I still remember when my old boss friended me on Facebook. I hesitated to accept but worried that declining might offend her.
After deliberating for half a week, I friended her but established privacy settings to prevent her from seeing every update I made. According to Robert Half International, I did the right thing – but many employees don’t.
The 63-year-old specialized staffing firm recently polled 650 HR managers about the negative effects of online blunders that employees make via social media sites like Facebook, professional networking sites like LinkedIn, and even email.
Every HR manager was asked this key question:
“To what extent, if any, can technology etiquette breaches – for example, sending e-mail messages to unintended recipients, checking e-mail on a BlackBerry during meetings, etc. – adversely affect a person’s career prospects?”
A whopping 76 percent said “greatly” or “somewhat.”
“Etiquette breaches, such as paying more attention to your smartphone than the people you’re meeting with, can make others feel less important and cause you to miss information,” said Brett Good, a president at RHI. “Other mistakes, such as sending a confidential e-mail to the wrong person or impulsively posting an offensive comment on Facebook or Twitter, can have more serious, career-impacting consequences.”
To help employees avoid making them, RHI grouped these e-mistakes into five types of “technology etiquette breachers” and offered this advice to each:
- The Venter. This indiscreet individual never misses an opportunity to document a bad work situation. Job-related gripes and groans get splashed across Facebook, Twitter and her personal blog. E-mail, too, takes a decidedly negative tone. Advice: Look on the bright side. To avoid this label, keep the information that you post positive. Sticky or unpleasant situations are best discussed offline and in private.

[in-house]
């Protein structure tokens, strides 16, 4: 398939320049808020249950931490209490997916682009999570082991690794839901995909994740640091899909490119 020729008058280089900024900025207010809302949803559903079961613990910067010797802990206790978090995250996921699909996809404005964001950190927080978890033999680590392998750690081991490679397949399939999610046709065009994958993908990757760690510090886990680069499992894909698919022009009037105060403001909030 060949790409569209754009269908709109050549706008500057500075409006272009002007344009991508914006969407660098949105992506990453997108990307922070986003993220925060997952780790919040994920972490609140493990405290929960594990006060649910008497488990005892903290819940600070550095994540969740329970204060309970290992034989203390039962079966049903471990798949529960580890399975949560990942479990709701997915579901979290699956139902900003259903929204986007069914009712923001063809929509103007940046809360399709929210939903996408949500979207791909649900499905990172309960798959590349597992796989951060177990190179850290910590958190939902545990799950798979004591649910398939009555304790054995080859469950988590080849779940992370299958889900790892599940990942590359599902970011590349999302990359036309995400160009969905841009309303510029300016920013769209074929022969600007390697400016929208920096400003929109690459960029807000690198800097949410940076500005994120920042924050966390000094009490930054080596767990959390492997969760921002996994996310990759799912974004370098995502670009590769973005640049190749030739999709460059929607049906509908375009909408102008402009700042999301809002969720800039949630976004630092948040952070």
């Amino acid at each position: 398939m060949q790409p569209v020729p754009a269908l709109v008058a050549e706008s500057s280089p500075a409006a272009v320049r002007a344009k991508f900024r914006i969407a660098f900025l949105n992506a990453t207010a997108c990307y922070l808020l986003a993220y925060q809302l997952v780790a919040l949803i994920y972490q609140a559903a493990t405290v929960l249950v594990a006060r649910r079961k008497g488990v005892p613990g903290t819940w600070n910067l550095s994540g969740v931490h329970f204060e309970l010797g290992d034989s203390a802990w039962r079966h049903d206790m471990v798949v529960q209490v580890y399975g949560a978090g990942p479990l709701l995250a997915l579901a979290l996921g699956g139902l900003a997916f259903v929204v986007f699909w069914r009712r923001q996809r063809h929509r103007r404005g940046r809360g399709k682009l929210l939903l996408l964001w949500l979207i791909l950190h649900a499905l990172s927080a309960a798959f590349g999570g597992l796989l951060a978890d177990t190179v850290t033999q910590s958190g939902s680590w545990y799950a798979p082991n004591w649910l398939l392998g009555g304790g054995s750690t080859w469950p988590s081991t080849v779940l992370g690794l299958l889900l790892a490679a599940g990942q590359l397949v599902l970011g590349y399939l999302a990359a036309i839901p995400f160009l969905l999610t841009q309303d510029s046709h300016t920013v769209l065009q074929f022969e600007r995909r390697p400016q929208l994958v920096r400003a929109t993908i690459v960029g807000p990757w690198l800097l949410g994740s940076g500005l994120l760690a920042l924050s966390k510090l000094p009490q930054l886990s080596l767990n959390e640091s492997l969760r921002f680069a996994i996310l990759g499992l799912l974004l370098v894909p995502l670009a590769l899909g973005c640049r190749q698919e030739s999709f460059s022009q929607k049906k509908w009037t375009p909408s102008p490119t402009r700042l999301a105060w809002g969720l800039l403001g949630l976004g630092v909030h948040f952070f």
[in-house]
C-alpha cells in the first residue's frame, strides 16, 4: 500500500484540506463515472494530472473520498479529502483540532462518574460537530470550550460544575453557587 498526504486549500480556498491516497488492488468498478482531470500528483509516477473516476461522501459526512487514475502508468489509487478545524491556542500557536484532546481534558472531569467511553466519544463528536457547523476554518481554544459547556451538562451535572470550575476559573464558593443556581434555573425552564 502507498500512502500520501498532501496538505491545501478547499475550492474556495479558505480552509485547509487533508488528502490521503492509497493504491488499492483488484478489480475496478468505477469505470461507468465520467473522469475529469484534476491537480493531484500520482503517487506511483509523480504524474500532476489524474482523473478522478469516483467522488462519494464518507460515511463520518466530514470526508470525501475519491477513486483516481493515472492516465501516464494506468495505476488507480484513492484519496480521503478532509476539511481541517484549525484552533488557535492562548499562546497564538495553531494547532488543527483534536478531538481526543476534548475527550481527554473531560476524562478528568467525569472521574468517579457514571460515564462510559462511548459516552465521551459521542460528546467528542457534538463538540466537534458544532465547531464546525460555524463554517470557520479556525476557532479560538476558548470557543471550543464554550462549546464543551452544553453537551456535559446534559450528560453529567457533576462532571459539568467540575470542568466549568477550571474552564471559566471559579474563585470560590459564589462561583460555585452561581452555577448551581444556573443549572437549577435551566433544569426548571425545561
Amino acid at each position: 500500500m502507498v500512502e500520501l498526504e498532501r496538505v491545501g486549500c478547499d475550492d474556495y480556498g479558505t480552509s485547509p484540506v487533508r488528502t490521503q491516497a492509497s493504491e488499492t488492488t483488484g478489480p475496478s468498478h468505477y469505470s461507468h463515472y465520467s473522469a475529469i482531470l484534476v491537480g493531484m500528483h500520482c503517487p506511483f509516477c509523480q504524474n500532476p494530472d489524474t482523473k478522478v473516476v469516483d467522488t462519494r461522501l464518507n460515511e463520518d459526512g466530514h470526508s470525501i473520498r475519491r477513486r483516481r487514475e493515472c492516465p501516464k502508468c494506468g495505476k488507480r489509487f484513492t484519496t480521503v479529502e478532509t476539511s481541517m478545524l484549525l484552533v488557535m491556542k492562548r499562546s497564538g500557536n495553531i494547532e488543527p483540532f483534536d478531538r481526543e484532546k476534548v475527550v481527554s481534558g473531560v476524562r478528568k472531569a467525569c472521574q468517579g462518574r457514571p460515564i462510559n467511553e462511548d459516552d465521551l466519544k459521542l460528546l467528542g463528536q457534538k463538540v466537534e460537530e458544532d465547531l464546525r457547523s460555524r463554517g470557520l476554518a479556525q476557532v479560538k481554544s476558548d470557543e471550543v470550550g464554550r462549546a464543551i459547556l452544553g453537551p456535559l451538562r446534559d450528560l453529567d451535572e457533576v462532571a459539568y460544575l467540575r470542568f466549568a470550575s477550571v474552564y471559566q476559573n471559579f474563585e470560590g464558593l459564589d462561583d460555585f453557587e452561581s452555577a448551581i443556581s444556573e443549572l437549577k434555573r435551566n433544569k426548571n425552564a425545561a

- The Noise Polluter. This person’s phone seems to lack a silent mode or an off button. Whether in a meeting or at a colleague’s desk, he freely takes and makes calls, oblivious to his surroundings. Between noisy ring tones and loud public broadcasts of personal conversations, it’s impossible to concentrate when he’s nearby. Advice: To keep office noise at a minimum, set your phone to silent mode at the office, and hold personal conversations behind closed doors.
- The Cryptic Communicator. This person relies on texting shorthand for every type of correspondence. Odd or informal abbreviations, poor punctuation, and spelling and grammatical goofs leave people shaking their heads – and pleading for clarification. Advice: Slow down, and take it easy on the abbreviations. Spending a little more time on your communications can make them easier to decipher.
- The Pop-Up Artist. While you’re trying to complete assignments, this chat fanatic insists on sending you a flurry of instant messages. Throughout the day, you’re subjected to the pings and pops of incoming IMs: RUTHERE? CYE [check your e-mail]! Advice: IMs are fine for quick volleys of conversations, but don’t go overboard. And don’t expect that everyone will want to “chat” with you. For many, e-mail is immediate enough.
- The Conference Call Con. This multitasker pretends to pay attention during teleconferences but is so busy checking e-mail he has no clue what’s being discussed. It’s not an unusual problem: 45 percent of executives confessed to frequently doing other things while in these meetings, according to another Robert Half survey. Advice: Although we all multitask from time to time, pay attention to relevant conversations when on conference calls. It can help to turn away from your monitor so you’re not distracted by e-mail.
If you’re still worried about losing your job over an online gaffe, you may also want to check out RHI’s new book, Business Etiquette: The New Rules in a Digital Age – it’s a free download.
If online gaffes have already cost you your job – or if you’re currently job-searching for any other reason – be sure to check out How Not to Land a Job: 18 Interview No-Nos.
Disclosure: The information you read here is always objective. However, we sometimes receive compensation when you click links within our stories.